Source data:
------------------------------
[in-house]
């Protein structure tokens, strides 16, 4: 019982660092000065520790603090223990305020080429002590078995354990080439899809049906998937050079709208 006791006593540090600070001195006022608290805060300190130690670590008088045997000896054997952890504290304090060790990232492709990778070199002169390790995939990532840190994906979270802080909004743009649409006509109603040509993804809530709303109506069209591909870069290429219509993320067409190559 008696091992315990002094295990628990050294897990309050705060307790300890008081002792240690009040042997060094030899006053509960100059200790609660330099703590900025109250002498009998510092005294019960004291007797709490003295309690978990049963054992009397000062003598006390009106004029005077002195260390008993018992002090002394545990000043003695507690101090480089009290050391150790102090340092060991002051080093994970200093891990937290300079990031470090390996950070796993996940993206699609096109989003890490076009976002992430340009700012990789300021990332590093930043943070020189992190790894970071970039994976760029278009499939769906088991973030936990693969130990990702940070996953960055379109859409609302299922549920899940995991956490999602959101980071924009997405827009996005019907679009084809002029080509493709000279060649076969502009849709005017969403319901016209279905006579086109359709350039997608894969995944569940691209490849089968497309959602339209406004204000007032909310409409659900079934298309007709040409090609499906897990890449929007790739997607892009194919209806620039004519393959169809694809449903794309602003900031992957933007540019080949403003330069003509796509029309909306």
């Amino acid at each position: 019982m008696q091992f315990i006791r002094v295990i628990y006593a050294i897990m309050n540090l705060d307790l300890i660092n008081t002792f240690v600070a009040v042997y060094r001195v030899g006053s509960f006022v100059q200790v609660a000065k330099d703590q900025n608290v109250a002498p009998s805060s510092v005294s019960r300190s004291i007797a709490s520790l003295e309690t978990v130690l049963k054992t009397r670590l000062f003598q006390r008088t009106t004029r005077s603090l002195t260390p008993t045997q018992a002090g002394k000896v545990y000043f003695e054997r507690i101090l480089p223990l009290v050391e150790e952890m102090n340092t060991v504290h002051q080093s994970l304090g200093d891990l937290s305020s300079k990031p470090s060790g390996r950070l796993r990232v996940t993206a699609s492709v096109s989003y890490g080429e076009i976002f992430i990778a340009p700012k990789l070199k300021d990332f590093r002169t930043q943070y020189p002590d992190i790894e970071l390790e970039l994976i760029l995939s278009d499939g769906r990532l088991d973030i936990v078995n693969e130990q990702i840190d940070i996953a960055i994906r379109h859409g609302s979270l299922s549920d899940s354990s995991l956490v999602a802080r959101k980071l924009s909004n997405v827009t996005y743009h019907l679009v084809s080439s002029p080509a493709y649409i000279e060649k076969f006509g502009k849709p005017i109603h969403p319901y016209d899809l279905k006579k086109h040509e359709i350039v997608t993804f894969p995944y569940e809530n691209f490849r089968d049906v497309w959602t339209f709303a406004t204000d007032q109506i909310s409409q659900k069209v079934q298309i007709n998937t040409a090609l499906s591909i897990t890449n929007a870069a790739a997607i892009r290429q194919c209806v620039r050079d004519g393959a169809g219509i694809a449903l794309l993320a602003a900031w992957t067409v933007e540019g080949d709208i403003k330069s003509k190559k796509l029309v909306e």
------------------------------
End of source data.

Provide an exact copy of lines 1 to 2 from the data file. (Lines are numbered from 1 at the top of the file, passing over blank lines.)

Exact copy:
[in-house]
């Protein structure tokens, strides 16, 4: 019982660092000065520790603090223990305020080429002590078995354990080439899809049906998937050079709208 006791006593540090600070001195006022608290805060300190130690670590008088045997000896054997952890504290304090060790990232492709990778070199002169390790995939990532840190994906979270802080909004743009649409006509109603040509993804809530709303109506069209591909870069290429219509993320067409190559 008696091992315990002094295990628990050294897990309050705060307790300890008081002792240690009040042997060094030899006053509960100059200790609660330099703590900025109250002498009998510092005294019960004291007797709490003295309690978990049963054992009397000062003598006390009106004029005077002195260390008993018992002090002394545990000043003695507690101090480089009290050391150790102090340092060991002051080093994970200093891990937290300079990031470090390996950070796993996940993206699609096109989003890490076009976002992430340009700012990789300021990332590093930043943070020189992190790894970071970039994976760029278009499939769906088991973030936990693969130990990702940070996953960055379109859409609302299922549920899940995991956490999602959101980071924009997405827009996005019907679009084809002029080509493709000279060649076969502009849709005017969403319901016209279905006579086109359709350039997608894969995944569940691209490849089968497309959602339209406004204000007032909310409409659900079934298309007709040409090609499906897990890449929007790739997607892009194919209806620039004519393959169809694809449903794309602003900031992957933007540019080949403003330069003509796509029309909306």